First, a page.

There are plenty of heating and cooling systems out there to choose from, but not many of them provide an energy-efficient, all-in-one solution. Enter the heat pump.

This HVAC option has a lot to offer for those looking for a different approach to heating and cooling. Heat pumps are energy-efficient, better for the environment, and simplify temperature regulation.

Have we piqued your interest?

Let’s dig deeper into what a heat pump is, how it compares to an air conditioning system, and if it is a good fit for you.  

How Do Heat Pumps Work? 

Heat pumps work in a similar way to a traditional air conditioning system. It uses a refrigerant to absorb heat from your home and move it to an outdoor unit to be released. During the colder months, it works to pull heat from outside and transfer it inside. Even when it’s cold outside the air still contains heat. Heat pumps can only draw heat from the air if the temperature is above freezing. Beyond that, it must rely on an added auxiliary electric heater or a separate furnace. 

Types of Heat Pumps

There are two different types of heat pumps. While they both use refrigerant to distribute heat, one pulls from the ground while the other pulls from the air. 

Grounds source heat pumps (also known as geothermal heat pumps) create a circuit between the air in your home and the ground. This is the most effective way to utilize this type of heating and air conditioning since the ground temperature remains consistent throughout the year. But the initial cost of installation can be expensive. 

Most homeowners opt to install an air-source heat pump. This system works by transferring heat between the air in your home and the air outside. It’s a much more affordable option so it’s popular for residential heating and cooling. 

Major Components 

There are a few parts of a heat pump that help it function year-round:

  • Indoor unit: this houses a coil and a distribution fan
  • Outdoor unit: there’s another coil situated here as well as a condenser for cooling and an evaporator for heating
  • Refrigerant: this is the fluid that helps to absorb and release heat
  • Compressor: pressurizes the refrigerant to aid in heat transfer 
  • Expansion valve: regulates the movement of refrigerant throughout the system
  • Reversing valve: changes the flow of refrigerant to shift from heating to cooling

Can You Have a Heat Pump in Cold Climates? 

While a heat pump system is well suited for a mild climate, they are still compatible with colder climates with a few adjustments. Colder regions can either use an auxiliary electric heater or a dual fuel system for supplemental heating. 

Manufacturers can install an electric heater within the indoor unit. When it drops below freezing temperatures, an electric heat strip will turn on to compensate for what the heat pump can’t handle on its own. While this does an excellent job to heat a home, it isn’t very energy efficient.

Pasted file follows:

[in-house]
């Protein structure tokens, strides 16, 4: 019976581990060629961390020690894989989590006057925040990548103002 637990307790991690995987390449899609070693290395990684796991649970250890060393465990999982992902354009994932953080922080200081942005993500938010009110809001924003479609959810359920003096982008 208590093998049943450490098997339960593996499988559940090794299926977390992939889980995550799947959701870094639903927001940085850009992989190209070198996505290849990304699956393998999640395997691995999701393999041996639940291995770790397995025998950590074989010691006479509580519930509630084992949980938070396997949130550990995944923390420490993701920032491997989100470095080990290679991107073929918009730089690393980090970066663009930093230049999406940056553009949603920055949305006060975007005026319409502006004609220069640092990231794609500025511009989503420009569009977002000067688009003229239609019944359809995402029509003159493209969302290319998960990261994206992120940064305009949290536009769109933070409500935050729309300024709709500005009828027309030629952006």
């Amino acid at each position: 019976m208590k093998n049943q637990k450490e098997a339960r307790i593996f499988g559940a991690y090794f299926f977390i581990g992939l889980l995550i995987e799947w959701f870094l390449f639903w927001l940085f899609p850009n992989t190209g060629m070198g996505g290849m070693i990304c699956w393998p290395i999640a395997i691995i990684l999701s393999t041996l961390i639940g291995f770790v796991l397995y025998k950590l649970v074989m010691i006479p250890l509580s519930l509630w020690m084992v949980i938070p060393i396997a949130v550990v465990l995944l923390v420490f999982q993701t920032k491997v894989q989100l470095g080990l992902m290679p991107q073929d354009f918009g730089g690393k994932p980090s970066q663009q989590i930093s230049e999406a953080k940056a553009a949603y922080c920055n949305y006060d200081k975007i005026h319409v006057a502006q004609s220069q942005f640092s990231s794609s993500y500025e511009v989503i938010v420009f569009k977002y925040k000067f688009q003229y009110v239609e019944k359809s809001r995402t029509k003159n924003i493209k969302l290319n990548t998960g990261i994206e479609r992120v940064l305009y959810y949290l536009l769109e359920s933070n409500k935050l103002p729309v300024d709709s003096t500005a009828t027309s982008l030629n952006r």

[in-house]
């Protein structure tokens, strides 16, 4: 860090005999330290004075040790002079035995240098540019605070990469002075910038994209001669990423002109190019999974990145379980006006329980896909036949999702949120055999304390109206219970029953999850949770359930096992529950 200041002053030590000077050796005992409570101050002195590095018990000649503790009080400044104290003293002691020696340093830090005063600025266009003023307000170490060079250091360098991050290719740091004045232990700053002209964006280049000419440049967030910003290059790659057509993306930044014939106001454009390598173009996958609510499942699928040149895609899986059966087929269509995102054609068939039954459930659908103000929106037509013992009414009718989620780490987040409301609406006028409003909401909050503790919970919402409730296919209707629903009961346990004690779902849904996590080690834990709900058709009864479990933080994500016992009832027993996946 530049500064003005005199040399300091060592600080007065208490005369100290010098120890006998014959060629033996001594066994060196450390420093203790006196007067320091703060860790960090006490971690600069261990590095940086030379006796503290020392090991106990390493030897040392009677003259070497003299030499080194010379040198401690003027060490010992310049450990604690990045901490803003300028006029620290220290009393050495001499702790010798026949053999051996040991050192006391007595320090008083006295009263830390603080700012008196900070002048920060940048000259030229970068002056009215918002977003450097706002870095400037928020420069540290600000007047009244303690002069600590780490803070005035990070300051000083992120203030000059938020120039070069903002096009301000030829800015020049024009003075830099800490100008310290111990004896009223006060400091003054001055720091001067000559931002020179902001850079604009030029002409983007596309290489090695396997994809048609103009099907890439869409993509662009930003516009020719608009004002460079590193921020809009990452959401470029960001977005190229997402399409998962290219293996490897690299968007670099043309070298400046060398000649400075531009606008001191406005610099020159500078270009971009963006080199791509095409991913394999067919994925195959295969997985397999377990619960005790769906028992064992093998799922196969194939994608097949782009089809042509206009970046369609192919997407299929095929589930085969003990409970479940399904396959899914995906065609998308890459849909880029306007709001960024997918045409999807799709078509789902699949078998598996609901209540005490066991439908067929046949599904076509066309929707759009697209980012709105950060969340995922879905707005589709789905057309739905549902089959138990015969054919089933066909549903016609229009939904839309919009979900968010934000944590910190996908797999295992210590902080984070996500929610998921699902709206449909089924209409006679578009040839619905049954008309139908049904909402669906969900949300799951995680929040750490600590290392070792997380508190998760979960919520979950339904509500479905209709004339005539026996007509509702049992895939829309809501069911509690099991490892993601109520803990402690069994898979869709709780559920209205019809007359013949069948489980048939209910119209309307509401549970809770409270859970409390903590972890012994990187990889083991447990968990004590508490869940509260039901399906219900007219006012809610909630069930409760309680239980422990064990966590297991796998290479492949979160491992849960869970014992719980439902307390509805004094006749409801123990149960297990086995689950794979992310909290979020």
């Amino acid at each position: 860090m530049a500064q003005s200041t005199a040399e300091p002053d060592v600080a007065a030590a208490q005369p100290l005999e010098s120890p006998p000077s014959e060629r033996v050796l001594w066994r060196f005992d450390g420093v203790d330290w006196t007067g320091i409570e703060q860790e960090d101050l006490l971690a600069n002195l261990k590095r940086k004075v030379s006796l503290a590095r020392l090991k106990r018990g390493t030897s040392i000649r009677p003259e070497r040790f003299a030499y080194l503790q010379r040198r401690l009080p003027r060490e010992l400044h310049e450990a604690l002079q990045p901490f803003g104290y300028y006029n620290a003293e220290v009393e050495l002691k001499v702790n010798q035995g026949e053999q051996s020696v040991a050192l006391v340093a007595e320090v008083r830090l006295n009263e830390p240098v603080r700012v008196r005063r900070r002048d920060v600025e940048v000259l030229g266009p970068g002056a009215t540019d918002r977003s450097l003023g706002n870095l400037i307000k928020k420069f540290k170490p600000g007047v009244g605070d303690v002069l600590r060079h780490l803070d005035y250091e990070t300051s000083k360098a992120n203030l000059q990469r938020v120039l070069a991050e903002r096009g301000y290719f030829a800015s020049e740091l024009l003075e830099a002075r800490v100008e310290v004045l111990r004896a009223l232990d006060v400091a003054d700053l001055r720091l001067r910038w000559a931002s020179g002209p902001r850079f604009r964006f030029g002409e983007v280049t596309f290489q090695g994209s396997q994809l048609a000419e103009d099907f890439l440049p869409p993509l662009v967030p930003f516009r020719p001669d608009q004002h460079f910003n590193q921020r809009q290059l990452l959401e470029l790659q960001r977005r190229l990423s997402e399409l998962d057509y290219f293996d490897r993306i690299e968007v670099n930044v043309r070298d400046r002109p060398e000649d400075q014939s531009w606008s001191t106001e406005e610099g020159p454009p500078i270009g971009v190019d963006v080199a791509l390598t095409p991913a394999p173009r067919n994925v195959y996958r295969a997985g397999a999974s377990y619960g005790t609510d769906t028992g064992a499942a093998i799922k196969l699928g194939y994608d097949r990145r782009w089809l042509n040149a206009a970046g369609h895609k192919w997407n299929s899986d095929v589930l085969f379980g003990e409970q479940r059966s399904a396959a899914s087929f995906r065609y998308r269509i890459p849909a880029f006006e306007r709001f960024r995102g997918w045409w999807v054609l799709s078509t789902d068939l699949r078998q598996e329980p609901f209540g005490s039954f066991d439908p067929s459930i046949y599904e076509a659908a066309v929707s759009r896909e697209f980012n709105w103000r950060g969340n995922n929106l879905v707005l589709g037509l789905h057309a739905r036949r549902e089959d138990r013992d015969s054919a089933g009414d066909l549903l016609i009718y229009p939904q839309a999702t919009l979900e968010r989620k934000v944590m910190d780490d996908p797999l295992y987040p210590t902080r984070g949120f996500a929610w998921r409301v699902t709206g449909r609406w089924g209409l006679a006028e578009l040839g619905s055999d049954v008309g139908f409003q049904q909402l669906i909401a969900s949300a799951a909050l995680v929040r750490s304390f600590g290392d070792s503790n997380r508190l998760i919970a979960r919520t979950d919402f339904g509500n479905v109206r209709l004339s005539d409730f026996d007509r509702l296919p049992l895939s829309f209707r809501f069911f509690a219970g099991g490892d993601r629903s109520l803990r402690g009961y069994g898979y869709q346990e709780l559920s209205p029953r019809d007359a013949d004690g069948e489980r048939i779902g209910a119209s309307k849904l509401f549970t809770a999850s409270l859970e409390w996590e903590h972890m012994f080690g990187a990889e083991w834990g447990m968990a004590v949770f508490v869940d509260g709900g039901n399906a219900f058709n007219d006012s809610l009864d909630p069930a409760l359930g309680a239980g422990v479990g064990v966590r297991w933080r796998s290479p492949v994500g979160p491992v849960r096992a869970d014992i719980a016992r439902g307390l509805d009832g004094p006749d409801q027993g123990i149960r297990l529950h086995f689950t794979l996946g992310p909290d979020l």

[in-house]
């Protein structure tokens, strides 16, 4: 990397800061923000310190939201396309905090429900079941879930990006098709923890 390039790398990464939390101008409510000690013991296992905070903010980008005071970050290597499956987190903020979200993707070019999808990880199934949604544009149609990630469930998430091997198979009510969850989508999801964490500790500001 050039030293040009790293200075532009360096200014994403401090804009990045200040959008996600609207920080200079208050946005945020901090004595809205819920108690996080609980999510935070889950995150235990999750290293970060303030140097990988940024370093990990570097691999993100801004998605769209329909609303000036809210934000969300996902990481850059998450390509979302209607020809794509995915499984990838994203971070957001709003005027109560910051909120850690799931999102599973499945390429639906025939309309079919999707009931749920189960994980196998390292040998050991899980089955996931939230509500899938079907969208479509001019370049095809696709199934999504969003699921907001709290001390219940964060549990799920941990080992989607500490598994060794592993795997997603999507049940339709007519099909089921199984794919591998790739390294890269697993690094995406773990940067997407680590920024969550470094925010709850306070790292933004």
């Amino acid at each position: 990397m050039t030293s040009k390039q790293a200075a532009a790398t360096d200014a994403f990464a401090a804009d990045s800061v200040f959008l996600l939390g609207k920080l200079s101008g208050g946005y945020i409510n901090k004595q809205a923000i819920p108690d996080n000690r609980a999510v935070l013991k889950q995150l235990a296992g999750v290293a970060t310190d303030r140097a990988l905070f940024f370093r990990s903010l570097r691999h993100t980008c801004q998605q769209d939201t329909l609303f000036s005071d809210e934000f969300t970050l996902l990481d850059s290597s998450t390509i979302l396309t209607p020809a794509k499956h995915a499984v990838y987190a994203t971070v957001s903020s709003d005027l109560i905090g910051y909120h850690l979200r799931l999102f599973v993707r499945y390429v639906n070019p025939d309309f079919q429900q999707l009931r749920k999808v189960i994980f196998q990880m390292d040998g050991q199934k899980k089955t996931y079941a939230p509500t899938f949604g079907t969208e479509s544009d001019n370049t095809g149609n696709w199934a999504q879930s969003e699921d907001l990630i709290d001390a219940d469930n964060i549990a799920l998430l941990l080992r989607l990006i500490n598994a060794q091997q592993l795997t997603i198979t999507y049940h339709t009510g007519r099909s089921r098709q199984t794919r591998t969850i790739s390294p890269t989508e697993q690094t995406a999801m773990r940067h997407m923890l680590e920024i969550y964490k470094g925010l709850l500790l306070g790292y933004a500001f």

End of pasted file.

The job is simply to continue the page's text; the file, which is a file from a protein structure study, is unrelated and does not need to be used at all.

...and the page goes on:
A dual fuel system can be a more energy and cost-effective option in the long run. This requires a separate furnace to supplement your heating needs. It will kick on when the temperatures drop below a certain point. The furnace and the heat pump will never run at the same time.  

How Does a Heat Pump Compare to an AC? 

When in cooling mode, traditional air conditioners and heat pumps work in almost the exact same way. They use a compressed refrigerant to absorb excess heat from the air inside and transfer it outside. Heating is a different story.

Air conditioners cannot heat your home. Most people install a furnace to take over in the colder months. Heat pumps use their reverse valve to collect heat from outside to redistribute inside of a home or building. If in a region that dips into freezing temperatures, homes that use a heat pump will have an electric heater or a furnace that will help pick up the slack.  

Is a Heat Pump a Good Fit For Me? 

Heat pumps are a great heating and cooling solution but they’re not for everyone. Wondering if they’re a good fit for you? Review this pros and cons list to get a better idea. 


  • Two-in-one system
  • Energy efficient
  • More sustainable than an AC


  • Installation can be costly if you need a furnace 
  • Runs year-round so will need frequent maintenance and replacement 
  • Won’t work if the electricity goes out

There are plenty of other solutions out there for your heating and cooling needs. Ductless mini-split systems are excellent alternatives to the traditional HVAC systems you find in homes. The choice really comes down to how you want your home to run and how much you’re willing to spend on a modern heating and cooling system.